M.G. Easton. Easton's Bible Dictionary. Thomas Nelson, 1897.
Hermon A peak, the eastern prolongation of the Anti-Lebanon range, reaching to
the height of about 9,200 feet above the Mediterranean. It marks the north boundary of Palestine (Deu 3:8, Deu 4:48; Jos 11:3, Jos 11:17; Jos 13:11; Jos 12:1), and is seen from a great distance. It is about 40 miles north of the
Sea of Galilee. It is called "the Hermonites" (Psa 42:6) because it has more than one summit. The Sidonians called it Sirion, and
the Amorites Shenir (Deu 3:9; Sol 4:8). It is also called Baal-hermon (Jdg 3:3; Ch1 5:23) and Sion (Deu 4:48). There is every probability that one of its three summits was the scene
of the transfiguration (q.v.). The "dew of Hermon" is referred to (Psa 89:12). Its modern name is Jebel-esh-Sheikh, "the chief mountain." It is one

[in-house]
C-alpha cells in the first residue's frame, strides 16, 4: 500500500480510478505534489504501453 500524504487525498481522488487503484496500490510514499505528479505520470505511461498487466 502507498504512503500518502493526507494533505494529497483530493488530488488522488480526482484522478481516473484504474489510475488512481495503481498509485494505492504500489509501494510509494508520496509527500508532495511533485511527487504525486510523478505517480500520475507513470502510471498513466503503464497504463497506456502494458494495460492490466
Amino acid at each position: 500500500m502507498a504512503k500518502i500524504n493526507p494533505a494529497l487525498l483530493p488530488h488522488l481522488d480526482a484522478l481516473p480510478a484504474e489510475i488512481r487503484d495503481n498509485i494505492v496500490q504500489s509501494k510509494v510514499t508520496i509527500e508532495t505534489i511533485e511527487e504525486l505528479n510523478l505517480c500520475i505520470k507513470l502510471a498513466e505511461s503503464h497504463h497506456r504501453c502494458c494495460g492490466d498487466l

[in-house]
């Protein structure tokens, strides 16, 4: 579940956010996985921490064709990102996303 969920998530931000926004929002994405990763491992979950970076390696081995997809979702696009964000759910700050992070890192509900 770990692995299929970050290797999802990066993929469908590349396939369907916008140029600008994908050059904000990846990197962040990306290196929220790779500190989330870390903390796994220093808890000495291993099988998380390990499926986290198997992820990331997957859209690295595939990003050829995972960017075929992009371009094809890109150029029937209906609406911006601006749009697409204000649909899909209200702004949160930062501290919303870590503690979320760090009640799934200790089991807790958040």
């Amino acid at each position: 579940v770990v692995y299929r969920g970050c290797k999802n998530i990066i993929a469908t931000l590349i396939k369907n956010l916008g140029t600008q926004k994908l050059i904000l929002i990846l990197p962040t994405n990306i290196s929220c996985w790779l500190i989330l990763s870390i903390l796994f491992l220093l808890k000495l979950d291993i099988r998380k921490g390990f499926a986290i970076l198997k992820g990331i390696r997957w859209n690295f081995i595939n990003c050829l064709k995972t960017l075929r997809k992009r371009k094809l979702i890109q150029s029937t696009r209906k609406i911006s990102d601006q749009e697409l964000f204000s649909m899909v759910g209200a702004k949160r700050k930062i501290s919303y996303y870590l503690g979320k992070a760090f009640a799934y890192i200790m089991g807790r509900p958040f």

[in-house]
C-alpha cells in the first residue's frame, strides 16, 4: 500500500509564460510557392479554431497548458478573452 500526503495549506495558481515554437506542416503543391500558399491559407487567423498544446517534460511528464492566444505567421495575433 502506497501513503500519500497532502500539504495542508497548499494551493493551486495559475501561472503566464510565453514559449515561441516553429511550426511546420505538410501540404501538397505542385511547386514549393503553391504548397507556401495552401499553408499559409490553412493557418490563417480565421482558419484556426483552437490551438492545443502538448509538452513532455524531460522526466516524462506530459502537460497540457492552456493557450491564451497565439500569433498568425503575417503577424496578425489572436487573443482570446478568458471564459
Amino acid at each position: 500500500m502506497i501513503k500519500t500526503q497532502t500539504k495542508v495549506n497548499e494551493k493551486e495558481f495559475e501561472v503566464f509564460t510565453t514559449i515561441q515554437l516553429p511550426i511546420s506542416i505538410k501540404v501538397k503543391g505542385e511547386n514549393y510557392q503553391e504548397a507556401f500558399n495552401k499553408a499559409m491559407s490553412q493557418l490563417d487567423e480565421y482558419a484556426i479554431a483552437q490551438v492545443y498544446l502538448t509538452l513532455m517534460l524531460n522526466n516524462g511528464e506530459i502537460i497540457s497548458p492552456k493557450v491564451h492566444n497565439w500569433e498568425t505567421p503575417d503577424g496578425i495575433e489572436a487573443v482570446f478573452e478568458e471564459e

of the most conspicuous mountains in Palestine or Syria. "In whatever part of Palestine the Israelite turned his eye northward,
Hermon was there, terminating the view. From the plain along the coast, from the Jordan valley, from the heights of Moab and
Gilead, from the plateau of Bashan, the pale, blue, snow-capped cone forms the one feature in the northern horizon." Our Lord
and his disciples climbed this "high mountain apart" one day, and remained on its summit all night, "weary after their long
and toilsome ascent." During the night "he was transfigured before them; and his face did shine as the sun." The next day
they descended to Caesarea Philippi.